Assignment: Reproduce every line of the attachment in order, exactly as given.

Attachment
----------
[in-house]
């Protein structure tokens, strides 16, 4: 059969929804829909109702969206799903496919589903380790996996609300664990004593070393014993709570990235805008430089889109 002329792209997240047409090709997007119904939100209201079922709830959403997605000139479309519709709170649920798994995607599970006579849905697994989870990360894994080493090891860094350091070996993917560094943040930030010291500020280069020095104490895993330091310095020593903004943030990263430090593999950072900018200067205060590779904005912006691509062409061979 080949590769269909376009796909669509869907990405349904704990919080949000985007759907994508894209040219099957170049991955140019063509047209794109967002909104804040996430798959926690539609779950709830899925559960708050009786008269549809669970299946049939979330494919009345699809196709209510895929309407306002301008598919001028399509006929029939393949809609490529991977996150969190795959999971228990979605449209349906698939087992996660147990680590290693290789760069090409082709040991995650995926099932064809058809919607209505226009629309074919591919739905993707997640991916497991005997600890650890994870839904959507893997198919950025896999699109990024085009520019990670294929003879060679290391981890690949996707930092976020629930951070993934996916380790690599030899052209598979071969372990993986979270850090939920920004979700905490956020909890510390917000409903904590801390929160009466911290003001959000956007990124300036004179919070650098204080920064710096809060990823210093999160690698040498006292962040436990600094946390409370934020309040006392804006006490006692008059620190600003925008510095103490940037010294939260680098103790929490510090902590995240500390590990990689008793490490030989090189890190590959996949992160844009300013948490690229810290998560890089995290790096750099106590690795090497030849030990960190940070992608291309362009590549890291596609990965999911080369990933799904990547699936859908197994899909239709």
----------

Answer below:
[in-house]
């Protein structure tokens, strides 16, 4: 059969929804829909109702969206799903496919589903380790996996609300664990004593070393014993709570990235805008430089889109 002329792209997240047409090709997007119904939100209201079922709830959403997605000139479309519709709170649920798994995607599970006579849905697994989870990360894994080493090891860094350091070996993917560094943040930030010291500020280069020095104490895993330091310095020593903004943030990263430090593999950072900018200067205060590779904005912006691509062409061979 080949590769269909376009796909669509869907990405349904704990919080949000985007759907994508894209040219099957170049991955140019063509047209794109967002909104804040996430798959926690539609779950709830899925559960708050009786008269549809669970299946049939979330494919009345699809196709209510895929309407306002301008598919001028399509006929029939393949809609490529991977996150969190795959999971228990979605449209349906698939087992996660147990680590290693290789760069090409082709040991995650995926099932064809058809919607209505226009629309074919591919739905993707997640991916497991005997600890650890994870839904959507893997198919950025896999699109990024085009520019990670294929003879060679290391981890690949996707930092976020629930951070993934996916380790690599030899052209598979071969372990993986979270850090939920920004979700905490956020909890510390917000409903904590801390929160009466911290003001959000956007990124300036004179919070650098204080920064710096809060990823210093999160690698040498006292962040436990600094946390409370934020309040006392804006006490006692008059620190600003925008510095103490940037010294939260680098103790929490510090902590995240500390590990990689008793490490030989090189890190590959996949992160844009300013948490690229810290998560890089995290790096750099106590690795090497030849030990960190940070992608291309362009590549890291596609990965999911080369990933799904990547699936859908197994899909239709």